Be in the Next Cereal Chemistry Focus Issue!
New breeding technologies have emerged as a growing field of research for their applications in developing new agricultural products. Significant research developments are occurring with new methods, strategies, analyses, and interpretations in the crop world. These new technologies, including methods for gene editing, the use of genome-wide association studies, genomic prediction, and applications of microbiomics and epigenomics, are bound to benefit the breeding of new grain varieties. Meanwhile, global regulatory authorities are working to establish processes that will allow the launch of products developed using such tools.
This focus issue of Cereal Chemistry on new breeding technologies will highlight the following topics with review articles and original research papers:
- New breeding technologies: scientific background, historical perspective, and today’s status
- Current application of new breeding technologies in cereal crop improvement
- New breeding technologies: global regulatory perspective
- From new breeding technology to commercialization: feasibility and technical challenges
- Opportunities for cereal chemists to utilize the new breeding technologies
You are strongly encouraged to submit a research paper or review article for consideration for publication in this special focus issue of Cereal Chemistry. Submitted manuscripts will go through the regular peer-review process.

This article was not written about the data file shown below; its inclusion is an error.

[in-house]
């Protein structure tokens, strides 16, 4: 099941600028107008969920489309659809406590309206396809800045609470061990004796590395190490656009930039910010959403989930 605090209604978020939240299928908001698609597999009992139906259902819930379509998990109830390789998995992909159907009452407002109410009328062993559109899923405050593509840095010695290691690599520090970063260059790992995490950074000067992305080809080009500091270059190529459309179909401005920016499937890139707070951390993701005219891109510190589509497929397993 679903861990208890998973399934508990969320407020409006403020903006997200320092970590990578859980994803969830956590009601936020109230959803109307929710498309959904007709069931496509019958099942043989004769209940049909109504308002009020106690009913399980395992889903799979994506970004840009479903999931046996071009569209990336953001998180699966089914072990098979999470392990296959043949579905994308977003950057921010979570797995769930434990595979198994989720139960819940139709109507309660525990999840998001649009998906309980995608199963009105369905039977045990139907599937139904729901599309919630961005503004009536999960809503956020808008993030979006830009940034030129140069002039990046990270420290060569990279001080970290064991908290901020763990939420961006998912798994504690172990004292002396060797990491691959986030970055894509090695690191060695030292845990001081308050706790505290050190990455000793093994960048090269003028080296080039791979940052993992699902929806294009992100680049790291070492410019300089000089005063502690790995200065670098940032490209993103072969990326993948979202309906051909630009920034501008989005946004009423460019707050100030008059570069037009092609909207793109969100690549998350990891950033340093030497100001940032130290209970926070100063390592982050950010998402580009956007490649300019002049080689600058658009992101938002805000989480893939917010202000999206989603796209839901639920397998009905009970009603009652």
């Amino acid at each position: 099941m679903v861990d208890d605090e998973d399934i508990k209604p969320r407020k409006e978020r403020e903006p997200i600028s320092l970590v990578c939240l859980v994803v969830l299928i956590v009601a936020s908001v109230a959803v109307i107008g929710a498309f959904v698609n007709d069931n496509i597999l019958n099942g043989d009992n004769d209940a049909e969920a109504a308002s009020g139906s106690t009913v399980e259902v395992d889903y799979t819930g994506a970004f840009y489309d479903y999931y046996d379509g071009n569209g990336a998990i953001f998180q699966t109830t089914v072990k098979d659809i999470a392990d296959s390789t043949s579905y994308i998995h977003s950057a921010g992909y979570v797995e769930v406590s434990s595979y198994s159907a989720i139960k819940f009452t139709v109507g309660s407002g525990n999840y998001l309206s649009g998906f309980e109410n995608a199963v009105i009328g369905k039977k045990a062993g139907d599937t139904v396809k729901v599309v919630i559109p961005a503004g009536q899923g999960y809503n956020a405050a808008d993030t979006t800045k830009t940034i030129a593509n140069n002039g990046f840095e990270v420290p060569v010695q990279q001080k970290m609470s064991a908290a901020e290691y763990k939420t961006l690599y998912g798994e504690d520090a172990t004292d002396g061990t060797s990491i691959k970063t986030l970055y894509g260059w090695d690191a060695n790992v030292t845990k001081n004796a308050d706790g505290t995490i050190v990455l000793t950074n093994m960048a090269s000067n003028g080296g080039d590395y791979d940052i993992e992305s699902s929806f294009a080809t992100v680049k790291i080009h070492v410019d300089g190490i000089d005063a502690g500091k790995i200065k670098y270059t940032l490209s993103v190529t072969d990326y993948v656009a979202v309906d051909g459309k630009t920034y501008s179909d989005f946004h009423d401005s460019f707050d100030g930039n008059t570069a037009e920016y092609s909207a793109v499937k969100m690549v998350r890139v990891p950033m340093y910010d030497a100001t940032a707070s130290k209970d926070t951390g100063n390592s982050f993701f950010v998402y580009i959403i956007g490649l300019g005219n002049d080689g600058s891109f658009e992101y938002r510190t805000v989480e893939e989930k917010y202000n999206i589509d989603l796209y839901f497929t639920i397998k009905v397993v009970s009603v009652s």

Publication of the special issue is scheduled for January 2018. Papers may be published online prior to printed publication, once accepted. Papers must meet the scope and quality standards of Cereal Chemistry. There are no page fees for the first 7 pages (typically 6,000 - 7,000 words). When submitting your article through Manuscript Central, be sure to select Focus Issue as the manuscript type.
Instructions to Authors
Focus Issue Editors: Durba Ghoshal, Hongxin Jiang, Ray Shillito, and Li Wang
Editor-in-Chief: Dr. Les Copeland
Dr. Copeland's three-year tenure as editor-in-chief has officially begun on January 1, 2016.
Upon accepting his appointment, Dr. Copeland said, "It is a great honor to have been selected as the next editor-in-chief of Cereal Chemistry. I look forward to the exciting challenges of the role and to providing leadership to the journal in this era of great changes in scientific publishing. I will be doing all I can to meet the expectations of AACC International and the broader cereal science community in promoting and enhancing the reputation of this fine journal."
Before his current position at the University of Sydney, Dr. Copeland held postdoctoral appointments at Yale University and the University of Buffalo. He was also a Fulbright Fellow at the University of California, Davis. His BSc and PhD degrees in biochemistry were received from the University of Sydney, and he is also a Graduate of the Australian Institute of Company Directors.
Copeland has been the primary supervisor of 34 Ph.D. students and was the recipient of the AACC International 2014 Excellence in Teaching Award. He has published extensively on the biochemistry of nitrogen-fixing symbioses of legumes.
His research interests are on the chemistry of food grains and food plants, structure-function relationships of food starches, genotype and environmental effects on cereal grain quality, and the origins of the human diet.